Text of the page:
House, who grew up on a reservation and is of Navajo and Oneida descent, wrote a lengthy caption describing in detail what had transpired.

House wrote: “Today 12/27/2020, I was tased for being off trail at the Petroglyphs. I come here to pray and speak to my Pueblo Ancestor relatives. Even though I’m Navajo and Oneida, I honor this land.”

“Here, you will see a white man abuse his power. Both men pulled tasers on me after the first 1 couldn’t keep me down. This could have been a civil interaction. The law doesn’t work for the Indigenous. The government doesn’t give a shit about us. This was uncalled for. You see I’m clearly on the trail. I explained my reason for being off trail (which I shouldn’t have to. If anyone has the right to be off trail and wander this land, it’s the NATIVE INDIGENOUS COMMUNITY!”

“I didn’t feel I needed to identify myself for doing absolutely nothing wrong.
I’m traumatized. My left leg is numb and still bleeding. [My dog] Geronimo is shaking and hasn’t stopped. I’m shaking.”

Darrell House, who is also a military veteran, added: “I’m good people, the Marines I served with would agree. The many people I’ve crossed paths with–you know me.”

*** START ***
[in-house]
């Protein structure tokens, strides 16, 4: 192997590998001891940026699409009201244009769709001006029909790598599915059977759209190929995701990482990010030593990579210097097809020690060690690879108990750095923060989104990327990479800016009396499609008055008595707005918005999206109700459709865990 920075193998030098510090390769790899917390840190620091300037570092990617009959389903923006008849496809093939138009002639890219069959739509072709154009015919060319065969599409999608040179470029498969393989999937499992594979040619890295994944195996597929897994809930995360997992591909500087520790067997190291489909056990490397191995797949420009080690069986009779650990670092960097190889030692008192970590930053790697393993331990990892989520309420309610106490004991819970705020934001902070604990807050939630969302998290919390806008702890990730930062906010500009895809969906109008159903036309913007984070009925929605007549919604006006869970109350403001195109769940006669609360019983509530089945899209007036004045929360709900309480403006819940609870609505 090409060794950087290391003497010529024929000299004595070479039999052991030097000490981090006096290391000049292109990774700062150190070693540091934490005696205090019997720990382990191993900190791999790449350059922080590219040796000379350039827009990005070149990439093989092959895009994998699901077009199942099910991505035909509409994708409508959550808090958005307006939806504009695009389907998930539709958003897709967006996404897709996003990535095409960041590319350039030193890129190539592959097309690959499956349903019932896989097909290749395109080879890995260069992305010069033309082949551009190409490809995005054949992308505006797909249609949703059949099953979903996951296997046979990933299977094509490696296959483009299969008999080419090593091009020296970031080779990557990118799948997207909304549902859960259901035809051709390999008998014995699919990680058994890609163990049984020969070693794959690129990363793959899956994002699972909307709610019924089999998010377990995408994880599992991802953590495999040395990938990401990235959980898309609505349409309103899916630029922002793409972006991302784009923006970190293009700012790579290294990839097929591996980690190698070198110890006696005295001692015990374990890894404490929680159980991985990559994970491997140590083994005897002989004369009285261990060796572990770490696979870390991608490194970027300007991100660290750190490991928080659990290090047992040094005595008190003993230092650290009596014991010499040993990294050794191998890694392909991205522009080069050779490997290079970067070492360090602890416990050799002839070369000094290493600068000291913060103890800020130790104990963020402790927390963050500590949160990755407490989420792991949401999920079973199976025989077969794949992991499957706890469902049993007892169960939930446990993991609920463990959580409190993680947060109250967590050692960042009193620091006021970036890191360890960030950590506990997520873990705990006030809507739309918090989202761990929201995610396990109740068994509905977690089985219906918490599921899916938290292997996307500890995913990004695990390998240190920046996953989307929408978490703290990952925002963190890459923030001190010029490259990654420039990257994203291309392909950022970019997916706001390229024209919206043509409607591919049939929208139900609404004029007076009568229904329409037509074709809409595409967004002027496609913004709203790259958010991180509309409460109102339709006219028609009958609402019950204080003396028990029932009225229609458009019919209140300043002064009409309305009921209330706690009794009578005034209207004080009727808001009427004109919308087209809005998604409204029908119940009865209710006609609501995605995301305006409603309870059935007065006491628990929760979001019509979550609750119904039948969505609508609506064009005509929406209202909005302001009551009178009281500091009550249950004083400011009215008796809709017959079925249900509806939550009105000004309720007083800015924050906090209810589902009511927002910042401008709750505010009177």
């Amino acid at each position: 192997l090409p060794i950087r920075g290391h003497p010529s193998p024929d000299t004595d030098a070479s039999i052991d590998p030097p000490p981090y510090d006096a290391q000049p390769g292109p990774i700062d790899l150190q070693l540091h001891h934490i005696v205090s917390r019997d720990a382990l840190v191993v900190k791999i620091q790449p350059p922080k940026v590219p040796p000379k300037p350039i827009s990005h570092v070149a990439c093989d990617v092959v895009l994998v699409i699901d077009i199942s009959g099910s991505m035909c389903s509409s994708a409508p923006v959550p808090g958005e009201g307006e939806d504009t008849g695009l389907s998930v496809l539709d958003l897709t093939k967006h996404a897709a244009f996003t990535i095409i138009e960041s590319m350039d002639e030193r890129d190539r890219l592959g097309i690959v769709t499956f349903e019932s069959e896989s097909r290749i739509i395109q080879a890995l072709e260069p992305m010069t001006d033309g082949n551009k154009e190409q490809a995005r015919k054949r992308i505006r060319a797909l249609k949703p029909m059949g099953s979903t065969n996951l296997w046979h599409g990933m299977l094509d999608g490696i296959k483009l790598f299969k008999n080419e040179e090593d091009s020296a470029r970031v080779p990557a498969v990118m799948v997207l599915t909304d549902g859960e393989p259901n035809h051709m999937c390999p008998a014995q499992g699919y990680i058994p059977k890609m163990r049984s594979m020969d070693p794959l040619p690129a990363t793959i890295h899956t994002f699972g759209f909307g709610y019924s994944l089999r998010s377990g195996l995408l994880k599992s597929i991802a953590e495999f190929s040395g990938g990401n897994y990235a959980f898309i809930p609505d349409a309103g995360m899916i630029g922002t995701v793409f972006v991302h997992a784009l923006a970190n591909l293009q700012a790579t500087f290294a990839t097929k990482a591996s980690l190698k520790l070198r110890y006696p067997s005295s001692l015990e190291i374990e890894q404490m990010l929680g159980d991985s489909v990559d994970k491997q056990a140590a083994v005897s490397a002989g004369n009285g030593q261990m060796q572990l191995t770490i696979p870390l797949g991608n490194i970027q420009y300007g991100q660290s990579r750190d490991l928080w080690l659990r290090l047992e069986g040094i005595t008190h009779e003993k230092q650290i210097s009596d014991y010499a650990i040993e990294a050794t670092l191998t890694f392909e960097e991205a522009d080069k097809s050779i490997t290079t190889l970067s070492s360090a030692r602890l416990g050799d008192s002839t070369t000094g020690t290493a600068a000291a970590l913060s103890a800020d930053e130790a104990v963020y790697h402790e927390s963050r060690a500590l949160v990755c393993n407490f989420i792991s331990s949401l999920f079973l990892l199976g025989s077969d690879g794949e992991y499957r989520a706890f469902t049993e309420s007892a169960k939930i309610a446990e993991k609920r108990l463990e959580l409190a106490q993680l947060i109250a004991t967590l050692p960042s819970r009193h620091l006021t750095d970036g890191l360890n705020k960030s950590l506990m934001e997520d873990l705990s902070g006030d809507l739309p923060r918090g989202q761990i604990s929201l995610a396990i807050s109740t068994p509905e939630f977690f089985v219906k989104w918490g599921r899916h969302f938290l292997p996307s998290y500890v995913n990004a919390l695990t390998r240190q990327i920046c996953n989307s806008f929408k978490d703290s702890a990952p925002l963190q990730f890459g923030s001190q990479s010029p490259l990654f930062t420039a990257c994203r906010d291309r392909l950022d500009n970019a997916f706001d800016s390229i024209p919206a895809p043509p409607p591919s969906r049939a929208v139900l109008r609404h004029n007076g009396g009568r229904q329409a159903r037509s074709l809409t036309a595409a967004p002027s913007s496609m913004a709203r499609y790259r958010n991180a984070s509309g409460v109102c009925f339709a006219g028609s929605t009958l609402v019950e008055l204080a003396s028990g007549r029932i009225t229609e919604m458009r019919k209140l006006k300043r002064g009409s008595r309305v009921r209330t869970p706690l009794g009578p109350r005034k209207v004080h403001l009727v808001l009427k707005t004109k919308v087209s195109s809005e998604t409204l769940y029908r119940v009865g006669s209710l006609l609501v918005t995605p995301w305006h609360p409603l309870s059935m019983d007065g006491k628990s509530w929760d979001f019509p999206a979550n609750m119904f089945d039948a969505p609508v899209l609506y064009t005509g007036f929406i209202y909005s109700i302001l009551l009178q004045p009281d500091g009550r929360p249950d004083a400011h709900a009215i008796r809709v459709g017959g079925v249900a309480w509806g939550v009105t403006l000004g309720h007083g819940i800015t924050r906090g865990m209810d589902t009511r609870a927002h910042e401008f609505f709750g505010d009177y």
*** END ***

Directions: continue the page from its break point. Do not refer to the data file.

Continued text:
In response to the public outcry, the National Park Service said they were “investigating” the incident.

The National Park Service says that House was cited for walking off-trail at Petroglyph National Monument. House does not deny the claim, but says that walking where he wants to on sacred indigenous grounds is an ancestral right.

“Nature is what we’ve been worshipping … and protecting it has always been our job,” he told NBC News. “I am Native, you know. I have rights to this land. I have rights off the trail.”

House also doesn’t deny refusing to identify himself to the park ranger. “I didn’t see a reason to give my identification,” he said. “I don’t need to tell people why I’m coming there to pray and give things in honor to the land. I don’t need permission or consent.”

The local Albuquerque government has since become involved, releasing a statement that said the incident had been “elevated to the Federal investigation level”.

City Councilor Cynthia Borrego wrote that the incident was “troubling” and “uncomfortable” to watch and that her officer “recognizes and supports the investigation into any indigenous rights that may have been violated as a result of the actions taken in this unfortunate incident.”

The statement concluded by reiterating that Native Americans have the right “to practice their cultural beliefs as protected by the American Indian Religious Freedom Act and the United Nations Declaration on the Rights of Indigenous Peoples.”